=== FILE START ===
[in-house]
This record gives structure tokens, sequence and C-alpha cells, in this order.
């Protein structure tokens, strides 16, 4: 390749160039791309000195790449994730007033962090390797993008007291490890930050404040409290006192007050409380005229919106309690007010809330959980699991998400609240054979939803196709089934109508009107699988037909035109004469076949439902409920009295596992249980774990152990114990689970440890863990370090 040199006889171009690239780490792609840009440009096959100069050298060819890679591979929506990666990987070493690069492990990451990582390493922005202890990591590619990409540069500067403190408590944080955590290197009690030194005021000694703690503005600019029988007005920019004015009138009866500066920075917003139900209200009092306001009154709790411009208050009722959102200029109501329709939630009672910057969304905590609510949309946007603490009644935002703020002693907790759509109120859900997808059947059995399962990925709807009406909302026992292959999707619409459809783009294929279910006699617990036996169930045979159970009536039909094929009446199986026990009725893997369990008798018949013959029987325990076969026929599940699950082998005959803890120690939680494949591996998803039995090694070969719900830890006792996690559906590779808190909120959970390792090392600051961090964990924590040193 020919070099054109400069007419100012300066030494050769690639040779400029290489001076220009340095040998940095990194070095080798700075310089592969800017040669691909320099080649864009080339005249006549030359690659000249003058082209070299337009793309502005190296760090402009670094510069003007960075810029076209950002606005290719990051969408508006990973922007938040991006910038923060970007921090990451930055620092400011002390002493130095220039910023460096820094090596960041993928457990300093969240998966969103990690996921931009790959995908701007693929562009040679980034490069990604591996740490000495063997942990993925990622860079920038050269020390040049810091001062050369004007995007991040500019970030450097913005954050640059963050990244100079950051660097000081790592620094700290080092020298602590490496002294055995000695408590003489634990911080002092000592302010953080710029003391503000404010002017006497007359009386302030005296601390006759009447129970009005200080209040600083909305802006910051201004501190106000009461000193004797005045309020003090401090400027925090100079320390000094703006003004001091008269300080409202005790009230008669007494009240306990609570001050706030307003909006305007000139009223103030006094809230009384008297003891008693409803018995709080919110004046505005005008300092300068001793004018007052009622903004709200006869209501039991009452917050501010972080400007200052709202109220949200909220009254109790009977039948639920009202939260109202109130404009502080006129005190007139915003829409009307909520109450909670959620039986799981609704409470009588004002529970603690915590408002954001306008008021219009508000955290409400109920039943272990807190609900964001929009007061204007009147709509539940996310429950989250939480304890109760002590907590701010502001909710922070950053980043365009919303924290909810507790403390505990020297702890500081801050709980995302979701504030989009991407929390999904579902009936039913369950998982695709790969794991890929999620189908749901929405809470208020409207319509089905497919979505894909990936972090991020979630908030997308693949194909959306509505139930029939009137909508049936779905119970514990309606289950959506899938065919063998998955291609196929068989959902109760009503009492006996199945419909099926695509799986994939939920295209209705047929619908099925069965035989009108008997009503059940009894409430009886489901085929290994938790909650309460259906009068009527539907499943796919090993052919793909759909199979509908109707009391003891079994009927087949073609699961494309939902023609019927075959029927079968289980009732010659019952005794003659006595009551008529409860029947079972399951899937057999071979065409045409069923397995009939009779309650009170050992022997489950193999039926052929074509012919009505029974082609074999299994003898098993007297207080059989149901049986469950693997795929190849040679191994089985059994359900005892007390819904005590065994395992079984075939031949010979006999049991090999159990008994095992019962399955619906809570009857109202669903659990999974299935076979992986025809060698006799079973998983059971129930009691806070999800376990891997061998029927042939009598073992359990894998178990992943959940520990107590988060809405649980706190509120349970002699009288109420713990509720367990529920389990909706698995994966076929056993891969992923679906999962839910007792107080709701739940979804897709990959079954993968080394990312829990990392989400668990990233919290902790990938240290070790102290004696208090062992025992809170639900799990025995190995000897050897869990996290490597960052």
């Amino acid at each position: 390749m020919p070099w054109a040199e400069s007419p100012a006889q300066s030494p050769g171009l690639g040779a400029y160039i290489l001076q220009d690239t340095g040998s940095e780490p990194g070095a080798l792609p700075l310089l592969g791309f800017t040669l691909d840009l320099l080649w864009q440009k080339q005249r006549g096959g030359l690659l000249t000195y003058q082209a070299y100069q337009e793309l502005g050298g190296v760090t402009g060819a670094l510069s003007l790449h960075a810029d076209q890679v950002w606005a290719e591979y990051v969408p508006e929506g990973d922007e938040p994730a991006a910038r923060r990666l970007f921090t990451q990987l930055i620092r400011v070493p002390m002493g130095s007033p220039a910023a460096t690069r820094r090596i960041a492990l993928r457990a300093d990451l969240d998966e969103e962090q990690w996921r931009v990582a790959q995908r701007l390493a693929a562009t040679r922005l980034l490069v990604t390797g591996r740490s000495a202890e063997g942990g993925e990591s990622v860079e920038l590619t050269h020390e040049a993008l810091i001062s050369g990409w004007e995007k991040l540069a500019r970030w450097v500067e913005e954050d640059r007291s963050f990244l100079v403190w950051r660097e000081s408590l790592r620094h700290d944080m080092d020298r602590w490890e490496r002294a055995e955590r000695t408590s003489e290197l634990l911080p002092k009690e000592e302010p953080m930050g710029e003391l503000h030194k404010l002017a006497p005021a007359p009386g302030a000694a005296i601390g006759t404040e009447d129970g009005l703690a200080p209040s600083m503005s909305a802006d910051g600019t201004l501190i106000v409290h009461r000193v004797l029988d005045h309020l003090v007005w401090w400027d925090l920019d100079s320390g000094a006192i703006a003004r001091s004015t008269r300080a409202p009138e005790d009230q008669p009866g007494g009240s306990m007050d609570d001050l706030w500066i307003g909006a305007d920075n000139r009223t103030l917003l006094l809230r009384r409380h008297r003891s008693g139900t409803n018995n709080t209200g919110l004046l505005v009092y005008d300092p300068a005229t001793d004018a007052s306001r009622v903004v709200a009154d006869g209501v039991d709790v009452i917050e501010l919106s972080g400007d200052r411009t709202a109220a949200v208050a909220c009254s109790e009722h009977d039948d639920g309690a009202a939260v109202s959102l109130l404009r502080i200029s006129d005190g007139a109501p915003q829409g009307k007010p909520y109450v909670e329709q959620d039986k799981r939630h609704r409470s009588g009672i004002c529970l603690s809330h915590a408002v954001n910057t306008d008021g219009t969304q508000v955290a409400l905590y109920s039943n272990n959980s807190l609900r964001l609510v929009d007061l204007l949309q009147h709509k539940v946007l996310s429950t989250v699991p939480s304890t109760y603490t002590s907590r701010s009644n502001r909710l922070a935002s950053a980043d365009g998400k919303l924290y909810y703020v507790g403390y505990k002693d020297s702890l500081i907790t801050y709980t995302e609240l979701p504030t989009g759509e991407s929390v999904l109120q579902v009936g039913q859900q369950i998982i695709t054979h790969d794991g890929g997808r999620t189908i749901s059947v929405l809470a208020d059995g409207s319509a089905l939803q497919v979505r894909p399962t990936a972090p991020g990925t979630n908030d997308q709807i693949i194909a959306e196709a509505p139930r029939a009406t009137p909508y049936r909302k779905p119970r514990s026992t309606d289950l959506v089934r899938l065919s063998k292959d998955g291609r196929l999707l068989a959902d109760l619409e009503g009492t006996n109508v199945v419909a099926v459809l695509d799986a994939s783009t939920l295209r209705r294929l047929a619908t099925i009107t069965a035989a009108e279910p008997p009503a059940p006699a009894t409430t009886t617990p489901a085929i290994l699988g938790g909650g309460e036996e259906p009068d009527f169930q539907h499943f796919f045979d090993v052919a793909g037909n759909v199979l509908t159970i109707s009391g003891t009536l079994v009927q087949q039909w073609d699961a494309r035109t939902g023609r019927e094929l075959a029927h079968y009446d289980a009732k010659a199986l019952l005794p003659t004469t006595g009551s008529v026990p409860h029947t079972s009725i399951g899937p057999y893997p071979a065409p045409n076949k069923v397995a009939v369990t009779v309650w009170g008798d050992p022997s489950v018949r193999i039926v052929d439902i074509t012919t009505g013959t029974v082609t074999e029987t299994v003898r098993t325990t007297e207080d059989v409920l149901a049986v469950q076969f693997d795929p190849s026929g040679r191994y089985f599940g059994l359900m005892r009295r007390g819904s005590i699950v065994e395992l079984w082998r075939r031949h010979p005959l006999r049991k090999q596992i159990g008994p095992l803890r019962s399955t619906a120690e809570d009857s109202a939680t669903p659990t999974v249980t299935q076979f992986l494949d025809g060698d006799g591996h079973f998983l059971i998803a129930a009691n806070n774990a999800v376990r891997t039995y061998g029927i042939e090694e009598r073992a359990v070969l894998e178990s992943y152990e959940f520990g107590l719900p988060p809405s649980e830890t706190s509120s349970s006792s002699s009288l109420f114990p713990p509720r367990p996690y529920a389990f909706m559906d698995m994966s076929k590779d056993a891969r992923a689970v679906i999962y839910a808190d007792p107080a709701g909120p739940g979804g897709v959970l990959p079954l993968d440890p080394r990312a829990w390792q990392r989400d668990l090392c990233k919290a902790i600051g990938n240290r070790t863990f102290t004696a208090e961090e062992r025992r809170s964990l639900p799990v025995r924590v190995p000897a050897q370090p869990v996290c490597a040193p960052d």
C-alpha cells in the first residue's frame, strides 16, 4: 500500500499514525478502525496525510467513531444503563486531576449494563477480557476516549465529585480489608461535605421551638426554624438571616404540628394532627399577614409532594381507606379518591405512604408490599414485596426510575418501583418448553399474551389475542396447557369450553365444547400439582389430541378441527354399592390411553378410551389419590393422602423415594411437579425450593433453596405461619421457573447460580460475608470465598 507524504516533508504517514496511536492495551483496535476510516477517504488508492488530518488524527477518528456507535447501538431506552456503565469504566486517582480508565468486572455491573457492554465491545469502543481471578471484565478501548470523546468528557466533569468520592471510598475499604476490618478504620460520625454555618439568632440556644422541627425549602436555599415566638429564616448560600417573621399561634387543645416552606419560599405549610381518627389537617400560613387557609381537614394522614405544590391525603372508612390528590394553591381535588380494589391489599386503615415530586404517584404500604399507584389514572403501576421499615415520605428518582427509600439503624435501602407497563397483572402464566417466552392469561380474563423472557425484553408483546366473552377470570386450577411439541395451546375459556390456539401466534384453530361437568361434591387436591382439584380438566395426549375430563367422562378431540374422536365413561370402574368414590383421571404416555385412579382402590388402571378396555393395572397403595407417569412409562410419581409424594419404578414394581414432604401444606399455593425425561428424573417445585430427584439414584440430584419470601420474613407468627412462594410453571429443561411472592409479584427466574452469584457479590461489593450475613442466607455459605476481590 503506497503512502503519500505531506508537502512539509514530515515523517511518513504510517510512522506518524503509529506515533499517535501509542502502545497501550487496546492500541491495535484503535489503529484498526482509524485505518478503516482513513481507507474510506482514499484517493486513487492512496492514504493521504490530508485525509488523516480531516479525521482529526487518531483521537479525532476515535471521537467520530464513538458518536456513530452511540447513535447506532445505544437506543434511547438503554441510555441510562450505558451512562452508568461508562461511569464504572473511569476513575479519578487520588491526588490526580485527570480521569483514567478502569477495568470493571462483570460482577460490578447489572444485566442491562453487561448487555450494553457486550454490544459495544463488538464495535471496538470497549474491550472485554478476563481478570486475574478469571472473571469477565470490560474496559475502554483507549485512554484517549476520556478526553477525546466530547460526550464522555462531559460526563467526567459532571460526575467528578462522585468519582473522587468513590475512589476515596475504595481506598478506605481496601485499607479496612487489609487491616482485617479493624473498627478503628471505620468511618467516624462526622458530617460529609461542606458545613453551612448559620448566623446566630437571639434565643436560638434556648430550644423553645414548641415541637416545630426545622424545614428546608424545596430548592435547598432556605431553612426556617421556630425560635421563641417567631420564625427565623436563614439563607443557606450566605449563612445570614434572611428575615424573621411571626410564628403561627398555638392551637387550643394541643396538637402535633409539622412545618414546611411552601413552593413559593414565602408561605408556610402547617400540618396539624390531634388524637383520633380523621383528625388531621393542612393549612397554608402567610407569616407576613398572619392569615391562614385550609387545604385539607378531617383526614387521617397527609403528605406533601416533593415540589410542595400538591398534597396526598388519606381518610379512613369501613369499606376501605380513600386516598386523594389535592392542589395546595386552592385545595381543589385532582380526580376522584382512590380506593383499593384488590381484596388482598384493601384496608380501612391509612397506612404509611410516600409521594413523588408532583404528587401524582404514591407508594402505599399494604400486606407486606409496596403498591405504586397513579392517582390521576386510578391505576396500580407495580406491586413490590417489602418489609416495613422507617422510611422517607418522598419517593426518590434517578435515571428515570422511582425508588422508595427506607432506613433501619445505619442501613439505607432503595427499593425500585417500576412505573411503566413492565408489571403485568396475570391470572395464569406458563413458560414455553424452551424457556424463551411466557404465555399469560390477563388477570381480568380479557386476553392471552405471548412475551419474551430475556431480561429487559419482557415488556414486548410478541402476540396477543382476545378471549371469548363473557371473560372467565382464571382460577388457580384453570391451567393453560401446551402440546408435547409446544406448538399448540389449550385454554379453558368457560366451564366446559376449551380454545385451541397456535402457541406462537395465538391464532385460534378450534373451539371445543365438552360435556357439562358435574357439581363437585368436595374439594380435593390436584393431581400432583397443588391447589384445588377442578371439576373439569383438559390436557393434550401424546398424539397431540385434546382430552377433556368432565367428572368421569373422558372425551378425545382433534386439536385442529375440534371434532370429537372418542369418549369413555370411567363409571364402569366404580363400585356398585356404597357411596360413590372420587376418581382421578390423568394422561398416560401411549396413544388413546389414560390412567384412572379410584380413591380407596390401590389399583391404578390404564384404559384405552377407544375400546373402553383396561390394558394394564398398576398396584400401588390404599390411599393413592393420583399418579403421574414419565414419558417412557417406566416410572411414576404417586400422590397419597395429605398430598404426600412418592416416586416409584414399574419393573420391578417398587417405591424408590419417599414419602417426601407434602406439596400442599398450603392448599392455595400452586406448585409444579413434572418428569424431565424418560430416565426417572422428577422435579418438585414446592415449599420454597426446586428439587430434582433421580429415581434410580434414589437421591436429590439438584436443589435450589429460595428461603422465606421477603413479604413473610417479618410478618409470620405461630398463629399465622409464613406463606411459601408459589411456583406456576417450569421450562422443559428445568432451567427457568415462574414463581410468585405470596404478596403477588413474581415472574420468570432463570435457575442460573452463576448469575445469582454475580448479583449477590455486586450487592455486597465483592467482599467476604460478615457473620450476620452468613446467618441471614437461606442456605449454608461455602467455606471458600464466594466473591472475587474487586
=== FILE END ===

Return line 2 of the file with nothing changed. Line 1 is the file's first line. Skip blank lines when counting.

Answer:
This record gives structure tokens, sequence and C-alpha cells, in this order.